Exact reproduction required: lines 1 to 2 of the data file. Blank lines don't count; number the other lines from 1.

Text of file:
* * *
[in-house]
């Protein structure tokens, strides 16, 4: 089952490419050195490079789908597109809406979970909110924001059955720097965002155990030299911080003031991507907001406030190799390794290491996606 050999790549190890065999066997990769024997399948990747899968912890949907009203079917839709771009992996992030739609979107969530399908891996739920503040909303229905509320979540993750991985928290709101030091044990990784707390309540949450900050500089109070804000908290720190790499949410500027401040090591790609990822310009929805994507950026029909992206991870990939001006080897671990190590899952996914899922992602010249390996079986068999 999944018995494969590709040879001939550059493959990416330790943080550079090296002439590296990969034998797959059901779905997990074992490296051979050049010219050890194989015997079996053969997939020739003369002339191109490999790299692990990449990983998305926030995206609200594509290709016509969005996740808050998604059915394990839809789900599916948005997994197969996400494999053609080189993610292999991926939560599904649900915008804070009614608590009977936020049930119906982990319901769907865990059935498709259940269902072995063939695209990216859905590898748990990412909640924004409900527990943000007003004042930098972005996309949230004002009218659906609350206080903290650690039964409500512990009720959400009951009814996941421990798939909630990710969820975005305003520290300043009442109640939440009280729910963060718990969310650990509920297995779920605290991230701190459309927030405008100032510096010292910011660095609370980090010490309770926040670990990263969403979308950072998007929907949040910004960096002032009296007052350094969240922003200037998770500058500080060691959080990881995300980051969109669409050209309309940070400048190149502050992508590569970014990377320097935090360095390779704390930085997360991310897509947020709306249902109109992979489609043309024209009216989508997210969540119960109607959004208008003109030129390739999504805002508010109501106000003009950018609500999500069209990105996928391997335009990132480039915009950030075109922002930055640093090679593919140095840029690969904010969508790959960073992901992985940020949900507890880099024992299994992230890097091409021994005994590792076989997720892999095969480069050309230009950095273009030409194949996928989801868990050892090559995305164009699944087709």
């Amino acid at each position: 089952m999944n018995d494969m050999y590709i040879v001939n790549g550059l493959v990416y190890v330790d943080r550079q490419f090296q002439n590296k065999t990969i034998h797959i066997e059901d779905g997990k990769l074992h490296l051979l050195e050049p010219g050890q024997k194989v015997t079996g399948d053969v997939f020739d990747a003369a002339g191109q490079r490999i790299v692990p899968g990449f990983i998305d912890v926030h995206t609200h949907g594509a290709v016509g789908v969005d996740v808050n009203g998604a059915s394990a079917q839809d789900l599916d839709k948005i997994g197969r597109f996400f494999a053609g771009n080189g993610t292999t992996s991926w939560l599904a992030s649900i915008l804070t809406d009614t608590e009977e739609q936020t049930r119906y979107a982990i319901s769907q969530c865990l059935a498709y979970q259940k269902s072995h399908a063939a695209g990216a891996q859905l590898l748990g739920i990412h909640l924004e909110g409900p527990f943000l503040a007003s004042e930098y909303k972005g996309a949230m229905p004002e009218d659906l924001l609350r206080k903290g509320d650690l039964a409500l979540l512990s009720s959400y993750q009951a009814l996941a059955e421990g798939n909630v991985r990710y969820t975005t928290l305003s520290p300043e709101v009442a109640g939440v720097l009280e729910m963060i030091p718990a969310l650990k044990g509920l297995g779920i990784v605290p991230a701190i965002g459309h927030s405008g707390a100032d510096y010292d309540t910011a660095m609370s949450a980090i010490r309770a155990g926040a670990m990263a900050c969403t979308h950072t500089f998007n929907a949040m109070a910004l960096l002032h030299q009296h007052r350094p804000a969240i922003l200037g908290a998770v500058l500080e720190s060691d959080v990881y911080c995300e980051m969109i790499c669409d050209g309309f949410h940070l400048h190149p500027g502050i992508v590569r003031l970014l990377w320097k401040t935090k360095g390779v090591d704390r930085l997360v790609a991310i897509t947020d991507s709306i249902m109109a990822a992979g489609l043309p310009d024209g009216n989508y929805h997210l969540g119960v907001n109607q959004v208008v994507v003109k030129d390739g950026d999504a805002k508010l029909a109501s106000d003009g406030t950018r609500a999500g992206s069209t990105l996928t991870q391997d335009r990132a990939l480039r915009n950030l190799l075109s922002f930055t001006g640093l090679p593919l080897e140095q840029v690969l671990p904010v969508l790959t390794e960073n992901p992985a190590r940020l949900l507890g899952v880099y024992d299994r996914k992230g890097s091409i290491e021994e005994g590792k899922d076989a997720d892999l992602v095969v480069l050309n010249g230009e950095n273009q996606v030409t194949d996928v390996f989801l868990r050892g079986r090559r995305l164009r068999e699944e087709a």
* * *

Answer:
[in-house]
């Protein structure tokens, strides 16, 4: 089952490419050195490079789908597109809406979970909110924001059955720097965002155990030299911080003031991507907001406030190799390794290491996606 050999790549190890065999066997990769024997399948990747899968912890949907009203079917839709771009992996992030739609979107969530399908891996739920503040909303229905509320979540993750991985928290709101030091044990990784707390309540949450900050500089109070804000908290720190790499949410500027401040090591790609990822310009929805994507950026029909992206991870990939001006080897671990190590899952996914899922992602010249390996079986068999 999944018995494969590709040879001939550059493959990416330790943080550079090296002439590296990969034998797959059901779905997990074992490296051979050049010219050890194989015997079996053969997939020739003369002339191109490999790299692990990449990983998305926030995206609200594509290709016509969005996740808050998604059915394990839809789900599916948005997994197969996400494999053609080189993610292999991926939560599904649900915008804070009614608590009977936020049930119906982990319901769907865990059935498709259940269902072995063939695209990216859905590898748990990412909640924004409900527990943000007003004042930098972005996309949230004002009218659906609350206080903290650690039964409500512990009720959400009951009814996941421990798939909630990710969820975005305003520290300043009442109640939440009280729910963060718990969310650990509920297995779920605290991230701190459309927030405008100032510096010292910011660095609370980090010490309770926040670990990263969403979308950072998007929907949040910004960096002032009296007052350094969240922003200037998770500058500080060691959080990881995300980051969109669409050209309309940070400048190149502050992508590569970014990377320097935090360095390779704390930085997360991310897509947020709306249902109109992979489609043309024209009216989508997210969540119960109607959004208008003109030129390739999504805002508010109501106000003009950018609500999500069209990105996928391997335009990132480039915009950030075109922002930055640093090679593919140095840029690969904010969508790959960073992901992985940020949900507890880099024992299994992230890097091409021994005994590792076989997720892999095969480069050309230009950095273009030409194949996928989801868990050892090559995305164009699944087709």